Frank Reese’s Turkeys Are Getting Hot

Frank Reese’s Turkeys Are Getting Hot

Frank Reese’s turkeys are getting hot.

The heat index at Reese’s Good Shepherd Poultry Ranch in Lindsborg, Kansas, is climbing toward 105 degrees, and the August sun is beating down on the yard where the birds spend their days.

If this were a large commercial farm, he’d just crank up the air conditioning. But there aren’t any climate-controlled warehouses here. Reese’s turkeys wander freely around the 160-acre property.

So how do they keep from getting scorched on an afternoon like this?

“They go up in the trees,” Reese says. “Because they’re not morbidly obese, they can handle the extreme weather. If you were to put an athlete in this weather and you were to put someone who weighs 500 pounds, you can imagine who’s going to last.”

Reese’s birds — which also include chickens, ducks, geese and guineas — are all “heritage” breeds, certified by poultry judges as standard-bred, meaning they come from genetic lines that stretch back before the the boom in factory farming during the 1950s. Physically, they’re a world apart from the poultry found in supermarkets. They’re lean, active and slow-growing — athletic, indeed, compared to industrial birds that are bred to develop breast meat so heavy they can’t even mate on their own, much less flutter 10 feet into the branches of an elm.

But it’s getting more complicated for farmers like Reese to explain to the public what makes their heritage breeds special — and why they’re worth saving.

A recent surge of interest in heritage meats has offered something of a mixed blessing: Business is growing, but more producers are seizing on the “heritage” label, even if their breeds have little in common with the birds on the Good Shepherd ranch. Reese and others worry “heritage” is already starting to lose its meaning.

“It’s sort of like the Black Angus beef movement. If the cow they drag into the processor plant is black and she’s only got a tint of Angus blood in her, they still call her that,” he says. “It’s very important to me that my customers know that they’re getting the real product, not a fake.”

A growing market — and a clash over labels

Heritage meats make up only a tiny fraction of overall meat sales in the United Sates, largely confined mainly to farmers’ markets, specialty stores and small distributors. But there are signs the market is expanding.

For two years running, the National Restaurant Association and the American Culinary Federation have identified heritage-breed meats as a top food trend in their survey of chefs nationwide. Heritage meats have also found loyalists in celebrity chefs like David Chang, founder of the Momofuku restaurant chain and the popular Netflix series “Ugly Delicious,” and superstar restauranteur Danny Meyer, founder of Shake Shack and Union Square Hospitality Group. The New York Times has taken note, too, calling Heritage Foods — a Brooklyn distributor that sells only heritage breeds — the company “at the forefront of the non-industrial meat movement.”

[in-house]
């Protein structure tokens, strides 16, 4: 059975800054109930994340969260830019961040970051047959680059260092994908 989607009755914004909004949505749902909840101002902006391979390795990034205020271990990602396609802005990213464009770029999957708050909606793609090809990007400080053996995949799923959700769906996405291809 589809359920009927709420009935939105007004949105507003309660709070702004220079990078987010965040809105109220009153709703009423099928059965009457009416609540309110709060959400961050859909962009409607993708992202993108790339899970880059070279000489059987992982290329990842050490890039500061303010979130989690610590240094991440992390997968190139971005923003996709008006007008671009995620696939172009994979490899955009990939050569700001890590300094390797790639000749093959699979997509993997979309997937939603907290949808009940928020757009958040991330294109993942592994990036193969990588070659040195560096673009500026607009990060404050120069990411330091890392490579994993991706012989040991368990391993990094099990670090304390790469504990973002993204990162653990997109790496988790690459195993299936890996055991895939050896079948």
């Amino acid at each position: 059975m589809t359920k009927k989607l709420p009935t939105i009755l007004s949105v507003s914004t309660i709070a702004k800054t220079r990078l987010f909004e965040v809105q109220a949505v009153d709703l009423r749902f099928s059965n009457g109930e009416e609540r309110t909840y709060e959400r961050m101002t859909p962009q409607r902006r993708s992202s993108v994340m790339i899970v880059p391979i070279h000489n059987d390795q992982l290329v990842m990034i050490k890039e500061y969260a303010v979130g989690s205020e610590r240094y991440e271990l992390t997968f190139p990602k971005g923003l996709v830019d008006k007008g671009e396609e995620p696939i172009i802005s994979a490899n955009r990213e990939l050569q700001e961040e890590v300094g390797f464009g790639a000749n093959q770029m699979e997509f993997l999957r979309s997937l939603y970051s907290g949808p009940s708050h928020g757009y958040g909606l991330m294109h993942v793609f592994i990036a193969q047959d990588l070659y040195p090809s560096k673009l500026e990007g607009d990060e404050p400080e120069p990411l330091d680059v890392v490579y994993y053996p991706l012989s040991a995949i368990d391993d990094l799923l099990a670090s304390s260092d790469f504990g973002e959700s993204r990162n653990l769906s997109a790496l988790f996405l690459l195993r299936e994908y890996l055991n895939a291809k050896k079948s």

This success has been a long time in the making. It was set in motion two decades ago when the Livestock Conservancy, the nation’s leading organization dedicated to preserving historic livestock and poultry breeds, set to work on an official definition of what it means for meat to be deemed “heritage.”

Under the definition, heritage poultry must come from a breed recognized by the American Poultry Association (APA) before 1952 and must be certified by the organization as standard-bred. The bird must also be able to breed naturally, live a normal lifespan and reach market weight in no fewer than 16 weeks. The conservancy has issued similar definitions for swine and cattle.

A small community of farmers and boutique breeders have adhered closely to those standards ever since. And Reese’s operation is unique among them: he’s the only poultry producer of his kind in the United States whose flock consists entirely of breeds certified standard-bred by the APA. "That's what separates us from fake heritage," Reese says.

But there’s no government-sanctioned definition for what makes meat “heritage” — unlike, for example, the “organic” label, which is strictly defined by the U.S. Department of Agriculture. That means anyone is free to use it on their packaging and marketing materials, even if their breeds don’t tick every box in the Livestock Conservancy’s definition. Whole Foods, for example, has carried “heritage”-branded meats that lack APA certification for at least two years.

Farmers offer mixed views about whether it would help or hurt if the USDA were to step in and create a formal heritage designation. Such a move would open the door for large commercial producers to weigh in on the meaning, which could bring further complications.